The Pratham satellite designed by IIT Bombay is currently orbiting the Earth, while teams in California, Paris, IIT Bombay and Atharva College (Malad) are awaiting signals from the satellite to confirm that it is operational. The satellite has passed through India twice since the launch yesterday morning, but the signal received from it was very weak. Similarly, the IIT Bombay team at California also reported receiving weak signals from the satellite. Hussain Manasawala, an IITB alumnus and part of the Pratham team, says, “The satellite hasn’t stabilised in the orbit as yet. It takes up to 48 hours from the time of launch for the satellite to stabilise in its orbit and start transmitting a stronger signal to earth. We are hoping for that to happen later today.”
Receiving strong signals is important for the team of Pratham, as it will ensure the satellite’s orbital stability, and will ensure up to 95% chance of success for the satellite’s mission. The object of receiving signals from Pratham is to record the number of electrons in the ionosphere. According to the Pratham team, this data will have a major two-fold benefit for scientists. The GPS signals received on earth from GPS satellites get distorted due to presence of free electrons in the ionosphere. Thus, GPS location received on our devises have a small margin of error. This error may be too miniscule to be considered for civilian needs, but it has huge significance in defence or aerospace systems. The electron count will help calculate this margin of error, which can then be adjusted to GPS systems to get more accurate GPS results for missile launching and other defence systems.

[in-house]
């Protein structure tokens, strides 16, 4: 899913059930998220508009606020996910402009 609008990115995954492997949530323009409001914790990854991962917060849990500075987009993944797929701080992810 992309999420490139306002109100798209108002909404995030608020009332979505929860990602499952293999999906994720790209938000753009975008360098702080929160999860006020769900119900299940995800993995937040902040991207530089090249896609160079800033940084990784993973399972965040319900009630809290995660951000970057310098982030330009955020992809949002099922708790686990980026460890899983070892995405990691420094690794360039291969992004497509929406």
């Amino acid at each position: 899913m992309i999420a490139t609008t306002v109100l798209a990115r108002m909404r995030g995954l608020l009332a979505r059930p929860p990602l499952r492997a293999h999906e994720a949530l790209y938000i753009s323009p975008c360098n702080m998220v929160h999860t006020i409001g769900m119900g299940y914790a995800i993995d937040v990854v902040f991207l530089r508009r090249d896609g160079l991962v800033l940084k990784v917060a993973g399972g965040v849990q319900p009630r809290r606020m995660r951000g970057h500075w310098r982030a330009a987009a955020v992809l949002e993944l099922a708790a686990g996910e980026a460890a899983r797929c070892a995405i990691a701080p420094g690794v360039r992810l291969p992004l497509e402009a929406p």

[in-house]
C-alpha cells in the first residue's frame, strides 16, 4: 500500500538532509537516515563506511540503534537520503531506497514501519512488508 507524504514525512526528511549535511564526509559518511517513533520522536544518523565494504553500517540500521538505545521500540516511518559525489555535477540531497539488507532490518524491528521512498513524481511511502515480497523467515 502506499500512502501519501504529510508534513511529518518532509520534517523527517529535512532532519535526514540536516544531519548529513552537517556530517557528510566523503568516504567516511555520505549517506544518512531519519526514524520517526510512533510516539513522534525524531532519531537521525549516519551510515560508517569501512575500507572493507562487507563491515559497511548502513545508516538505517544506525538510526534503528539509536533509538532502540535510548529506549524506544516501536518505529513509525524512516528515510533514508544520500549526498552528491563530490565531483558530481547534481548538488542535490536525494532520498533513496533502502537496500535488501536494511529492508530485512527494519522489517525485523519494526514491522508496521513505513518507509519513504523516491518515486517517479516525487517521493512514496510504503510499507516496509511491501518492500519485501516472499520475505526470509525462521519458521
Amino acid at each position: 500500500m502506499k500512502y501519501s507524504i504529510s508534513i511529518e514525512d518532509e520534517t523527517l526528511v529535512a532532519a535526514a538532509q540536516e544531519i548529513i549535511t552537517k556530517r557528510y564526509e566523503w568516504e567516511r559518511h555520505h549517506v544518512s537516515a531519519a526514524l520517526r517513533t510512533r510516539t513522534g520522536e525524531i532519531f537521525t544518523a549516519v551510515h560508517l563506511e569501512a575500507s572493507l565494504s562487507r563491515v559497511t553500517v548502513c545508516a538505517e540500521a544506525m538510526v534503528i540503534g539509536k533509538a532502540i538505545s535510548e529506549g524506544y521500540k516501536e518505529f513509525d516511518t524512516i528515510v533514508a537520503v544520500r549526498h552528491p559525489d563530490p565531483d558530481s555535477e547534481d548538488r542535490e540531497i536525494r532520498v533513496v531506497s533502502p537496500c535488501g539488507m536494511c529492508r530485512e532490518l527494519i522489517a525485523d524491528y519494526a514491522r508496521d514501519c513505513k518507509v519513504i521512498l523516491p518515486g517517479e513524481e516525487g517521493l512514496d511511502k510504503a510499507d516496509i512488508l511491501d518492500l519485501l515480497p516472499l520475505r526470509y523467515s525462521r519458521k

Secondly, the electron count is highly affected by natural activities on Earth and by the sun. For e.g. an eruption of an underwater volcano in the Pacific Ocean, will emit high level energy into space which will affect the electron density and count within milliseconds. A satellite like Pratham will detect such variations and transmit signals to earth within seconds, thus enabling us to create an alert about the tsunami. Hence, by the time the tsunami reaches a coastal area, evacuations can be carried out to protect human life.
Pratham is a prototype satellite weighing 10kg, the success of which, will enable scientists to create a bigger satellite or a replica of Pratham to achieve these goals on a larger scale. PaGaLGuY is in touch with the Pratham team at IIT Bombay and ISRO, who are eagerly waiting to receive a strong signal from the satellite today.
Click here to see the live video of the satellite launch yesterday, September 26, at 9:12am.